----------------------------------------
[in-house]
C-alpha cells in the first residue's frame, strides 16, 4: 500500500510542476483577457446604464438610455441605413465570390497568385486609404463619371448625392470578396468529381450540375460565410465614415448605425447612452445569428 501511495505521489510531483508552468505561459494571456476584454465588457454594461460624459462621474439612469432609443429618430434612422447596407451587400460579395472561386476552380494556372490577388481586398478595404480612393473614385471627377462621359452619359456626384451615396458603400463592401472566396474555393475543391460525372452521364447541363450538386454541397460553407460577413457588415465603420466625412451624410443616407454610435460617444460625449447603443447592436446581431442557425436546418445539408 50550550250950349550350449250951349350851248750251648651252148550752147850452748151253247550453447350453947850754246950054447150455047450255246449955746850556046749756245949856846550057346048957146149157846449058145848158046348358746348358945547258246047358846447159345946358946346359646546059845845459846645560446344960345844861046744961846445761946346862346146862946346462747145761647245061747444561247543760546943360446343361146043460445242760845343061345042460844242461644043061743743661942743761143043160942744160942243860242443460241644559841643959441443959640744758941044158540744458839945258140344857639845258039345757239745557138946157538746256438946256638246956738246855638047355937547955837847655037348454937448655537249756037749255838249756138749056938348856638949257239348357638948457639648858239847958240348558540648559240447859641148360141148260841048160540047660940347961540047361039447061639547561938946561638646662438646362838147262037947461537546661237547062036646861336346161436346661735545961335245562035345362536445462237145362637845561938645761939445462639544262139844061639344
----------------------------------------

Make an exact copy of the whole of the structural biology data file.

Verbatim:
[in-house]
C-alpha cells in the first residue's frame, strides 16, 4: 500500500510542476483577457446604464438610455441605413465570390497568385486609404463619371448625392470578396468529381450540375460565410465614415448605425447612452445569428 501511495505521489510531483508552468505561459494571456476584454465588457454594461460624459462621474439612469432609443429618430434612422447596407451587400460579395472561386476552380494556372490577388481586398478595404480612393473614385471627377462621359452619359456626384451615396458603400463592401472566396474555393475543391460525372452521364447541363450538386454541397460553407460577413457588415465603420466625412451624410443616407454610435460617444460625449447603443447592436446581431442557425436546418445539408 50550550250950349550350449250951349350851248750251648651252148550752147850452748151253247550453447350453947850754246950054447150455047450255246449955746850556046749756245949856846550057346048957146149157846449058145848158046348358746348358945547258246047358846447159345946358946346359646546059845845459846645560446344960345844861046744961846445761946346862346146862946346462747145761647245061747444561247543760546943360446343361146043460445242760845343061345042460844242461644043061743743661942743761143043160942744160942243860242443460241644559841643959441443959640744758941044158540744458839945258140344857639845258039345757239745557138946157538746256438946256638246956738246855638047355937547955837847655037348454937448655537249756037749255838249756138749056938348856638949257239348357638948457639648858239847958240348558540648559240447859641148360141148260841048160540047660940347961540047361039447061639547561938946561638646662438646362838147262037947461537546661237547062036646861336346161436346661735545961335245562035345362536445462237145362637845561938645761939445462639544262139844061639344